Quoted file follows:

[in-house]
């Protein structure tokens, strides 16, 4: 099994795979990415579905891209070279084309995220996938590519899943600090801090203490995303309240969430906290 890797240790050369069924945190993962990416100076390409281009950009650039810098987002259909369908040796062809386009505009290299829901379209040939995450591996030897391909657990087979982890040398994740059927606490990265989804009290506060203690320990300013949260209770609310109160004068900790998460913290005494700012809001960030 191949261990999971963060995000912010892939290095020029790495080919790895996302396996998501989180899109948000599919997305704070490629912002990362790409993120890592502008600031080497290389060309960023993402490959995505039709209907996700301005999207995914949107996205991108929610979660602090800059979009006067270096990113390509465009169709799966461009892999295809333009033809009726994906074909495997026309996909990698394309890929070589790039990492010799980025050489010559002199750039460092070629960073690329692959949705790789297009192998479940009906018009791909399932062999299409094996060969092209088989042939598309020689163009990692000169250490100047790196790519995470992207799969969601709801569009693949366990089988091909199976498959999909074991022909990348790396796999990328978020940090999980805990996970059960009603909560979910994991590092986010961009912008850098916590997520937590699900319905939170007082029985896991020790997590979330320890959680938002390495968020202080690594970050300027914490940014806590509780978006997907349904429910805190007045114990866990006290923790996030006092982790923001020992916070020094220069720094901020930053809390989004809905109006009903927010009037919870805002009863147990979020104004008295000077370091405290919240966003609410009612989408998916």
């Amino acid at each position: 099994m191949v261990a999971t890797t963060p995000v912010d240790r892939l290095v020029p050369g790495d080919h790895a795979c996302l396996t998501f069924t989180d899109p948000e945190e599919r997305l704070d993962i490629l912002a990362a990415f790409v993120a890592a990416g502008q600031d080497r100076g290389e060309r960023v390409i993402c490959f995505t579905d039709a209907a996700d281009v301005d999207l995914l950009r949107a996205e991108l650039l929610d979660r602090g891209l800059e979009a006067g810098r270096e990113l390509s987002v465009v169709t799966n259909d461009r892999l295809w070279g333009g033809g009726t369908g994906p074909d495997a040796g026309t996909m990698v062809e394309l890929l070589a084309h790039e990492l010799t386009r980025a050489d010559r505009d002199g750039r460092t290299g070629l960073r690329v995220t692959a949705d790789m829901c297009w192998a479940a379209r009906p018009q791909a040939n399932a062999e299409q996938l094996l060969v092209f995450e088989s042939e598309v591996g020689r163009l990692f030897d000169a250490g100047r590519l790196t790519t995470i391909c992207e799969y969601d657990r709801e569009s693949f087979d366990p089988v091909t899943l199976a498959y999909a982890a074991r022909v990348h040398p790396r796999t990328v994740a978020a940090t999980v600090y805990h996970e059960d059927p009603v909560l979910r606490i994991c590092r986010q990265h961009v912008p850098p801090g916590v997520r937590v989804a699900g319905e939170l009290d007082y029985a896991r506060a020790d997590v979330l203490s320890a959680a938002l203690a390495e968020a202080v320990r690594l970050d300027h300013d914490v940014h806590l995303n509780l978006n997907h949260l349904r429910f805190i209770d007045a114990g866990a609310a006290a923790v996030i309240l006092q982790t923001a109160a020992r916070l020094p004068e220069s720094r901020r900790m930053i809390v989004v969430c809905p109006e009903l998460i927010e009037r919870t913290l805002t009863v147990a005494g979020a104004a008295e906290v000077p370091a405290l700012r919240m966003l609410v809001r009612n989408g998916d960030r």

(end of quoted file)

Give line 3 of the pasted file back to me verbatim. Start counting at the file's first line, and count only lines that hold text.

């Amino acid at each position: 099994m191949v261990a999971t890797t963060p995000v912010d240790r892939l290095v020029p050369g790495d080919h790895a795979c996302l396996t998501f069924t989180d899109p948000e945190e599919r997305l704070d993962i490629l912002a990362a990415f790409v993120a890592a990416g502008q600031d080497r100076g290389e060309r960023v390409i993402c490959f995505t579905d039709a209907a996700d281009v301005d999207l995914l950009r949107a996205e991108l650039l929610d979660r602090g891209l800059e979009a006067g810098r270096e990113l390509s987002v465009v169709t799966n259909d461009r892999l295809w070279g333009g033809g009726t369908g994906p074909d495997a040796g026309t996909m990698v062809e394309l890929l070589a084309h790039e990492l010799t386009r980025a050489d010559r505009d002199g750039r460092t290299g070629l960073r690329v995220t692959a949705d790789m829901c297009w192998a479940a379209r009906p018009q791909a040939n399932a062999e299409q996938l094996l060969v092209f995450e088989s042939e598309v591996g020689r163009l990692f030897d000169a250490g100047r590519l790196t790519t995470i391909c992207e799969y969601d657990r709801e569009s693949f087979d366990p089988v091909t899943l199976a498959y999909a982890a074991r022909v990348h040398p790396r796999t990328v994740a978020a940090t999980v600090y805990h996970e059960d059927p009603v909560l979910r606490i994991c590092r986010q990265h961009v912008p850098p801090g916590v997520r937590v989804a699900g319905e939170l009290d007082y029985a896991r506060a020790d997590v979330l203490s320890a959680a938002l203690a390495e968020a202080v320990r690594l970050d300027h300013d914490v940014h806590l995303n509780l978006n997907h949260l349904r429910f805190i209770d007045a114990g866990a609310a006290a923790v996030i309240l006092q982790t923001a109160a020992r916070l020094p004068e220069s720094r901020r900790m930053i809390v989004v969430c809905p109006e009903l998460i927010e009037r919870t913290l805002t009863v147990a005494g979020a104004a008295e906290v000077p370091a405290l700012r919240m966003l609410v809001r009612n989408g998916d960030r």